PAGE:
Two Poems By Louis Faber

ADOPTION
 
Without choice, I, evicted from the womb
Not cast aside, despite what I would see,
Too soon carried into an unknown room
 
and gladly taken up, offsetting gloom,
and soon another child, I becoming we.
Without choice, I evicted from the womb
 
was there to watch him fall into his tomb,
leaving her with grief weighing heavily.
Too soon carried into an unknown room
 
she took gladly, I left to assume
why my birth mother hadn't wanted me,
without choice, I evicted from the womb
 
left to imagine her face, in my gloom
whispering in my dreams, "you had to be
too soon carried into an unknown room,
 
to insure you a life, that you might be
more than I could offer, be truly free."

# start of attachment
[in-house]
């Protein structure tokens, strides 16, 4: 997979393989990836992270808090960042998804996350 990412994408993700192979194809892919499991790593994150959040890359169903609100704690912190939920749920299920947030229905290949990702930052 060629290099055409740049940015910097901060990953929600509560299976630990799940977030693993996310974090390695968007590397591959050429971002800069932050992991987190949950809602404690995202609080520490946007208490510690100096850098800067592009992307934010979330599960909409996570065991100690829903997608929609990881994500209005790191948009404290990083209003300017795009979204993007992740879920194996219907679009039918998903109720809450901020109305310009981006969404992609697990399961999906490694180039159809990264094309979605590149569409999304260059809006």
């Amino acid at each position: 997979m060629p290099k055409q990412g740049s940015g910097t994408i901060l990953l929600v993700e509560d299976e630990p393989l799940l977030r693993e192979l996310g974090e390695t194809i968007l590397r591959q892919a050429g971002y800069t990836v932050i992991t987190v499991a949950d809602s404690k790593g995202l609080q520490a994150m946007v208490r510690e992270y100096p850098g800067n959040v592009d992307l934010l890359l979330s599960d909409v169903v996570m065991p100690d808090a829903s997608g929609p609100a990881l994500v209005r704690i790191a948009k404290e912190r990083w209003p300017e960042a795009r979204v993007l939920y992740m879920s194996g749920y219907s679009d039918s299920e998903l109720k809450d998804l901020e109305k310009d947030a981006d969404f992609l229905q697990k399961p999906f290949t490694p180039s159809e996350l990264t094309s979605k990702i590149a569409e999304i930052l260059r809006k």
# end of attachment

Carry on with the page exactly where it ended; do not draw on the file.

Without choice, I evicted from the womb
too soon carried into an unknown room.




HOLDING ON
 
There comes that one moment for each who lives
when he steps out onto the silent stage,
speaks such of the lines as he recalls, gives
a half-intended bow, and in his rage
 
curses his lost youth like over-aged wine,
that is now a shadow of its promise
and he knows that somehow this is a sign
not of what he was but what he now is.
 
In the evening mirror he doesn’t know
the white bearded face that stares back at him,
a far older man who hates the coming of night.
He searches in vain for a way to show
that the spark that once burned did not grow dim
but holds even more tightly to the light.

Louis Faber’s work has previously appeared in The Poet (UK), Atlanta Review, Arena Magazine (Australia), Exquisite Corpse, Rattle, Eureka Literary Magazine, Borderlands: the Texas Poetry Review, Midnight Mind, Pearl, Midstream, European Judaism, Greens Magazine, The Amethyst Review, Afterthoughts, The South Carolina Review and Worcester Review, among many others, and has been nominated for a Pushcart Prize.

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